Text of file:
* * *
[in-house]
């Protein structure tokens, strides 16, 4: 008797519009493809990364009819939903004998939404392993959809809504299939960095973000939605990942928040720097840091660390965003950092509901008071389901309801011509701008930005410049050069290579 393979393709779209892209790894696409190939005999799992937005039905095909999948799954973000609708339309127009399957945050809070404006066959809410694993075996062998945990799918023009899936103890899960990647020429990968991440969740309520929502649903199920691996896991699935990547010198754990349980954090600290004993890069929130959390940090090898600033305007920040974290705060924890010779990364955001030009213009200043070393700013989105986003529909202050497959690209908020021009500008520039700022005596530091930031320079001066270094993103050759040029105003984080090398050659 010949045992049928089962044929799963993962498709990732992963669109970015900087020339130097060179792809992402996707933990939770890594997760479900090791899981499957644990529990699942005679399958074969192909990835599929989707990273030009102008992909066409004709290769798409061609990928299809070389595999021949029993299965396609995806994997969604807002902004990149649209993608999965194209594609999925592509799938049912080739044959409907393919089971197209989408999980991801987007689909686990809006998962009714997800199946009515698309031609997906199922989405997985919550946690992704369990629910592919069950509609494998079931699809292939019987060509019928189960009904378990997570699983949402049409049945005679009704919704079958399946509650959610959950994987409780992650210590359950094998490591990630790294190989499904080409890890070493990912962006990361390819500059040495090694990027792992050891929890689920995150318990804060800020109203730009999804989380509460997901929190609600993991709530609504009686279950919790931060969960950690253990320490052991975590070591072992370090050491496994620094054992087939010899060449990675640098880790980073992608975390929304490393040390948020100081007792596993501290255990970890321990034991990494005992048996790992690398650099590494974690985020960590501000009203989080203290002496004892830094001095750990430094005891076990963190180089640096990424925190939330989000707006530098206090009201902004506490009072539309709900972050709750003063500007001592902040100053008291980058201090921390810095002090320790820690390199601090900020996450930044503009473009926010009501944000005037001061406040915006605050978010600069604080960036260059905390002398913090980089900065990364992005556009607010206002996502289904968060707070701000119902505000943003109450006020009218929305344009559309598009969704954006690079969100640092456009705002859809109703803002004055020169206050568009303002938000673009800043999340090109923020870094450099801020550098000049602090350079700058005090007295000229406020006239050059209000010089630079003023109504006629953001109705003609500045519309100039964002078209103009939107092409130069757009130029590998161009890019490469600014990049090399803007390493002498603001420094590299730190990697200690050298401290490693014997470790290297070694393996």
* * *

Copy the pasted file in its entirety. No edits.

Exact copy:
[in-house]
């Protein structure tokens, strides 16, 4: 008797519009493809990364009819939903004998939404392993959809809504299939960095973000939605990942928040720097840091660390965003950092509901008071389901309801011509701008930005410049050069290579 393979393709779209892209790894696409190939005999799992937005039905095909999948799954973000609708339309127009399957945050809070404006066959809410694993075996062998945990799918023009899936103890899960990647020429990968991440969740309520929502649903199920691996896991699935990547010198754990349980954090600290004993890069929130959390940090090898600033305007920040974290705060924890010779990364955001030009213009200043070393700013989105986003529909202050497959690209908020021009500008520039700022005596530091930031320079001066270094993103050759040029105003984080090398050659 010949045992049928089962044929799963993962498709990732992963669109970015900087020339130097060179792809992402996707933990939770890594997760479900090791899981499957644990529990699942005679399958074969192909990835599929989707990273030009102008992909066409004709290769798409061609990928299809070389595999021949029993299965396609995806994997969604807002902004990149649209993608999965194209594609999925592509799938049912080739044959409907393919089971197209989408999980991801987007689909686990809006998962009714997800199946009515698309031609997906199922989405997985919550946690992704369990629910592919069950509609494998079931699809292939019987060509019928189960009904378990997570699983949402049409049945005679009704919704079958399946509650959610959950994987409780992650210590359950094998490591990630790294190989499904080409890890070493990912962006990361390819500059040495090694990027792992050891929890689920995150318990804060800020109203730009999804989380509460997901929190609600993991709530609504009686279950919790931060969960950690253990320490052991975590070591072992370090050491496994620094054992087939010899060449990675640098880790980073992608975390929304490393040390948020100081007792596993501290255990970890321990034991990494005992048996790992690398650099590494974690985020960590501000009203989080203290002496004892830094001095750990430094005891076990963190180089640096990424925190939330989000707006530098206090009201902004506490009072539309709900972050709750003063500007001592902040100053008291980058201090921390810095002090320790820690390199601090900020996450930044503009473009926010009501944000005037001061406040915006605050978010600069604080960036260059905390002398913090980089900065990364992005556009607010206002996502289904968060707070701000119902505000943003109450006020009218929305344009559309598009969704954006690079969100640092456009705002859809109703803002004055020169206050568009303002938000673009800043999340090109923020870094450099801020550098000049602090350079700058005090007295000229406020006239050059209000010089630079003023109504006629953001109705003609500045519309100039964002078209103009939107092409130069757009130029590998161009890019490469600014990049090399803007390493002498603001420094590299730190990697200690050298401290490693014997470790290297070694393996």